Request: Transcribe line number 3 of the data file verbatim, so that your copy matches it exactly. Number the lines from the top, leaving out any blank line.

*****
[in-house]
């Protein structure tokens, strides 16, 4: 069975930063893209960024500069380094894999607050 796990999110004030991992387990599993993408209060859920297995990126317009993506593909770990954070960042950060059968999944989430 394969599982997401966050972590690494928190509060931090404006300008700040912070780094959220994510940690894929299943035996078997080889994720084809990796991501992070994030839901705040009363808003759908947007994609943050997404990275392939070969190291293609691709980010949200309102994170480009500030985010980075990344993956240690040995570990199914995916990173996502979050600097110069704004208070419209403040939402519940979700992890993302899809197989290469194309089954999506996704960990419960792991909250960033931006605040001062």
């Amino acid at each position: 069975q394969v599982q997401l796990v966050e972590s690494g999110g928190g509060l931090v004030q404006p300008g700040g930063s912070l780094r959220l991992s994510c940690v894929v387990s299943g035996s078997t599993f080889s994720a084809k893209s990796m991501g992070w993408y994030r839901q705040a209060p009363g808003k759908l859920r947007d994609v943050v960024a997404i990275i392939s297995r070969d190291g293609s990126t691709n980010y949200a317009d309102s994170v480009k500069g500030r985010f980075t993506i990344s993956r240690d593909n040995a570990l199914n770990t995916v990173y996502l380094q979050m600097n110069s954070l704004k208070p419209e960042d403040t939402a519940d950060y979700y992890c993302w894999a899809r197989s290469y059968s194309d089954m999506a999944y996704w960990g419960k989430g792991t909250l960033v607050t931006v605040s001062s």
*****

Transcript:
């Amino acid at each position: 069975q394969v599982q997401l796990v966050e972590s690494g999110g928190g509060l931090v004030q404006p300008g700040g930063s912070l780094r959220l991992s994510c940690v894929v387990s299943g035996s078997t599993f080889s994720a084809k893209s990796m991501g992070w993408y994030r839901q705040a209060p009363g808003k759908l859920r947007d994609v943050v960024a997404i990275i392939s297995r070969d190291g293609s990126t691709n980010y949200a317009d309102s994170v480009k500069g500030r985010f980075t993506i990344s993956r240690d593909n040995a570990l199914n770990t995916v990173y996502l380094q979050m600097n110069s954070l704004k208070p419209e960042d403040t939402a519940d950060y979700y992890c993302w894999a899809r197989s290469y059968s194309d089954m999506a999944y996704w960990g419960k989430g792991t909250l960033v607050t931006v605040s001062s």